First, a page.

Late last month, reports surfaced that the Securities and Exchange Commission was investigating Apple for possible securities violations in what the company made public (or withheld) regarding CEO Steve Jobs' health.
Now, Jobs is back at work and the company's stock has rebounded to nearly double its worth when he took a leave of absence. (According to Valleywag, the stock traded at $78 per share when Jobs left, but it is back up to $135 per share.) Nonetheless, the SEC is still looking into the situation. Valleywag quotes Bloomberg this way: "SEC investigators want to be sure that Jobs's January disclosures didn't mislead investors."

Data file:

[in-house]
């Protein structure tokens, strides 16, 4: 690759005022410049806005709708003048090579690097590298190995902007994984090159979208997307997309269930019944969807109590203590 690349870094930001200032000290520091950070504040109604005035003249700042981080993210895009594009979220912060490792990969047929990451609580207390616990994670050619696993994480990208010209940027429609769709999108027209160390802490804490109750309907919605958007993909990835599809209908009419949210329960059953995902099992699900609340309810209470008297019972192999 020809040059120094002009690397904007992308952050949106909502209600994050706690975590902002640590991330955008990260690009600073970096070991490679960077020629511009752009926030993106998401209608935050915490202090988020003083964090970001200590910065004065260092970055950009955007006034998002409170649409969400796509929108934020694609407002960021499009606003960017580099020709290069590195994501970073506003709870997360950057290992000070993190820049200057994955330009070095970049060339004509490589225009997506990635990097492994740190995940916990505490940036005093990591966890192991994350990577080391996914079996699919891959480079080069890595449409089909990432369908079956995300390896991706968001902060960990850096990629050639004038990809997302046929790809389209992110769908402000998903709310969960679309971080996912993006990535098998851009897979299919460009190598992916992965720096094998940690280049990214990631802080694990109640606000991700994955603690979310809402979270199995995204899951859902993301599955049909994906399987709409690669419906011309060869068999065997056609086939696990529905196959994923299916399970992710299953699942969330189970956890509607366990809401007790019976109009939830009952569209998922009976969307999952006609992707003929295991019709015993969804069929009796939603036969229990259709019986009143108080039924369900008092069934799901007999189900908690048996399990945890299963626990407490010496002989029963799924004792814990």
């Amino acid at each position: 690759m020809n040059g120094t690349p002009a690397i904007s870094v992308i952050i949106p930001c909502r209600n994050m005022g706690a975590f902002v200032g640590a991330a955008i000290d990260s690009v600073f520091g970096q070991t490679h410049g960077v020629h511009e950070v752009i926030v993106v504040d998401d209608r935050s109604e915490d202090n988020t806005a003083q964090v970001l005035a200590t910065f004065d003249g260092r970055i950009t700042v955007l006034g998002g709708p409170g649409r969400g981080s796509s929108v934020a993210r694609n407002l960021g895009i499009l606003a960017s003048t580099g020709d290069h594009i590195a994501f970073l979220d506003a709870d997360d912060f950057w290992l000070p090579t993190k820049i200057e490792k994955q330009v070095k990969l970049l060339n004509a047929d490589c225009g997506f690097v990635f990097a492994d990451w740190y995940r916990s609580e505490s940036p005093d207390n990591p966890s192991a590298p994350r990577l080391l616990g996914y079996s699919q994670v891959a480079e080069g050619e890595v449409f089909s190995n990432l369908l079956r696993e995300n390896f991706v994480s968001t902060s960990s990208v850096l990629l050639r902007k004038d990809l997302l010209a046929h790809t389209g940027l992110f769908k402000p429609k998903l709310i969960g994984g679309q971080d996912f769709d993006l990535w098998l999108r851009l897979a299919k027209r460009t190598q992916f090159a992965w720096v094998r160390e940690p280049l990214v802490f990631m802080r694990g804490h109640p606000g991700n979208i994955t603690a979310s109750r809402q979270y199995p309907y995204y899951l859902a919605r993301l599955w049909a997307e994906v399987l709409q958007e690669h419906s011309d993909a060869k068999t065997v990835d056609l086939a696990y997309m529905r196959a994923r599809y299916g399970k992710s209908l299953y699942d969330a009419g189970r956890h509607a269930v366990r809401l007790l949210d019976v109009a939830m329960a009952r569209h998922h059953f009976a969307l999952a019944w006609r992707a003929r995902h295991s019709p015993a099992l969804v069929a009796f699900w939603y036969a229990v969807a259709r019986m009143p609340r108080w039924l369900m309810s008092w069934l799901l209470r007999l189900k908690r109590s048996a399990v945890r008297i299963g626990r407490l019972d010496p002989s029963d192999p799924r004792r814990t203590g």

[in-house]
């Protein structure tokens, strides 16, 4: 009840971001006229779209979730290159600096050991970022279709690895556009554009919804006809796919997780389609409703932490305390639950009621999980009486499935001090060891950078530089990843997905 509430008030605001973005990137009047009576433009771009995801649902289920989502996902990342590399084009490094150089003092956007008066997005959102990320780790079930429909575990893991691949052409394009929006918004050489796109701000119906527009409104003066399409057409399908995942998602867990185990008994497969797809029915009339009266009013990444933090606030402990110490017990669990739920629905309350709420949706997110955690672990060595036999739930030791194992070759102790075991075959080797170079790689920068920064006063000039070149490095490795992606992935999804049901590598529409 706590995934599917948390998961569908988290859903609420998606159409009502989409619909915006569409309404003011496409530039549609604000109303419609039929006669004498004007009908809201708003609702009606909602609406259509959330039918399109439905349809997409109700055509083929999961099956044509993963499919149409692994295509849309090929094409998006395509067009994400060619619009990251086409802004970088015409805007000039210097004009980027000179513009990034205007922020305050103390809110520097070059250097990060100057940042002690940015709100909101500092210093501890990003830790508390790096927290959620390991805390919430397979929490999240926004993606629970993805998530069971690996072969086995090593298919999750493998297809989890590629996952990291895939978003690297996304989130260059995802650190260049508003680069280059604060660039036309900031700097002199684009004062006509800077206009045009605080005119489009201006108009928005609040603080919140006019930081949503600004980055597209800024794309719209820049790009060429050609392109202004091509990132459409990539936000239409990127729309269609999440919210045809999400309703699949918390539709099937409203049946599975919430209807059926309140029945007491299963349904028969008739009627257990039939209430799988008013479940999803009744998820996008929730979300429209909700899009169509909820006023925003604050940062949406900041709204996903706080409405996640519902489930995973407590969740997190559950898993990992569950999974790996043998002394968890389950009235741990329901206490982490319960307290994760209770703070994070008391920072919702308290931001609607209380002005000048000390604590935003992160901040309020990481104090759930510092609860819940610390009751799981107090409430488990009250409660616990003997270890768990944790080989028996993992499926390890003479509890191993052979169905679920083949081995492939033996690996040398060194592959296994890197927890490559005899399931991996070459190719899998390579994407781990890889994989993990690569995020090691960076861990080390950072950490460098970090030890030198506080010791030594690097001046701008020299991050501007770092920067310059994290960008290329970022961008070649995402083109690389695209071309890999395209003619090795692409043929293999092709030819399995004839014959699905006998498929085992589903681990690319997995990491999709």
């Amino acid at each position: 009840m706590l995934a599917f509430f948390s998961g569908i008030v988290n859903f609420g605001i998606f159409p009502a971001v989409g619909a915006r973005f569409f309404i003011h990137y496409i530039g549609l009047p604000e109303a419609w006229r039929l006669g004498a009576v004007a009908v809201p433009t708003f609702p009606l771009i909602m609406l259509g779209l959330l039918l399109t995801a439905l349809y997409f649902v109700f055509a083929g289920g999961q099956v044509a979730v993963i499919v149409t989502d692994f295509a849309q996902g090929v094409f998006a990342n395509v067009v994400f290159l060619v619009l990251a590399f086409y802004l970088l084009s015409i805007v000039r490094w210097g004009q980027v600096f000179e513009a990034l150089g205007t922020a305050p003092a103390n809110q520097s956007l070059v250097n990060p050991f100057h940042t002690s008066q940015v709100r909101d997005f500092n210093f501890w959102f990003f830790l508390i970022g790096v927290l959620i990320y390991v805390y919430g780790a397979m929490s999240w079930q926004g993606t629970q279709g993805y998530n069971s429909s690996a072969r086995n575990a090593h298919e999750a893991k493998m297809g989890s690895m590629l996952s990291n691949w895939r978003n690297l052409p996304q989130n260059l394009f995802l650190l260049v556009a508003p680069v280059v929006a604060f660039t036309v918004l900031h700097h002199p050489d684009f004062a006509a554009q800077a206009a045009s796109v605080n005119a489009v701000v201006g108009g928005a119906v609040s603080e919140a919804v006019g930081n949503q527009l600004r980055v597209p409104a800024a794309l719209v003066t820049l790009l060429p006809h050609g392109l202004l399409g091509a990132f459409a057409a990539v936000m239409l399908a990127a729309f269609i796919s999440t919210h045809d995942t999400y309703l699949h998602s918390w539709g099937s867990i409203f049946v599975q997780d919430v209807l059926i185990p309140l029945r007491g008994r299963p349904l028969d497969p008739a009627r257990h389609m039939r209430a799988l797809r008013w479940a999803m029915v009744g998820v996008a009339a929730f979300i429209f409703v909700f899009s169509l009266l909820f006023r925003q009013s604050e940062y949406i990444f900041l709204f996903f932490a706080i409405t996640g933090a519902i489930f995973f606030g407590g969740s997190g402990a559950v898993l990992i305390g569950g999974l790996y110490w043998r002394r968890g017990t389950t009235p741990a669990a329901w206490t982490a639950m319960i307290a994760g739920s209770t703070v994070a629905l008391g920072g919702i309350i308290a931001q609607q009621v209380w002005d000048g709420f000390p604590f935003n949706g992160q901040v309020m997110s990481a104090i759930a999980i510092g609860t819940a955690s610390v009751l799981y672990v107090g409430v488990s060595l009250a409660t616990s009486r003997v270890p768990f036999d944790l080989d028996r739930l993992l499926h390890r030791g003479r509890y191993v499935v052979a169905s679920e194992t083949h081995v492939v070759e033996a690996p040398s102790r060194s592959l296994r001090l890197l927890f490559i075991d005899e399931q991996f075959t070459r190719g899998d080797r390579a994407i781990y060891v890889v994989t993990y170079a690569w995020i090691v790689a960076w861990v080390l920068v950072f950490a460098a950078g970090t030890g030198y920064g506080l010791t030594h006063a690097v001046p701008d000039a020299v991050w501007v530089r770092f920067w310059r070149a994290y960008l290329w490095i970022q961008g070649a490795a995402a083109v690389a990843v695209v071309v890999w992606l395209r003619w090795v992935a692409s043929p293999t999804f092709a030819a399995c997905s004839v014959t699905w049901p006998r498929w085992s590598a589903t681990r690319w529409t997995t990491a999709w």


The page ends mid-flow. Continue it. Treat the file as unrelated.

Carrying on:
The fact that shareholders are making decent money on their stock now is irrelevant, says writer Ryan Tate. The point is to ensure that investors are treated like the owners they are and told the truth about situations that are material to the company's future. The question then, is whether Jobs' health is material information that should have been disclosed.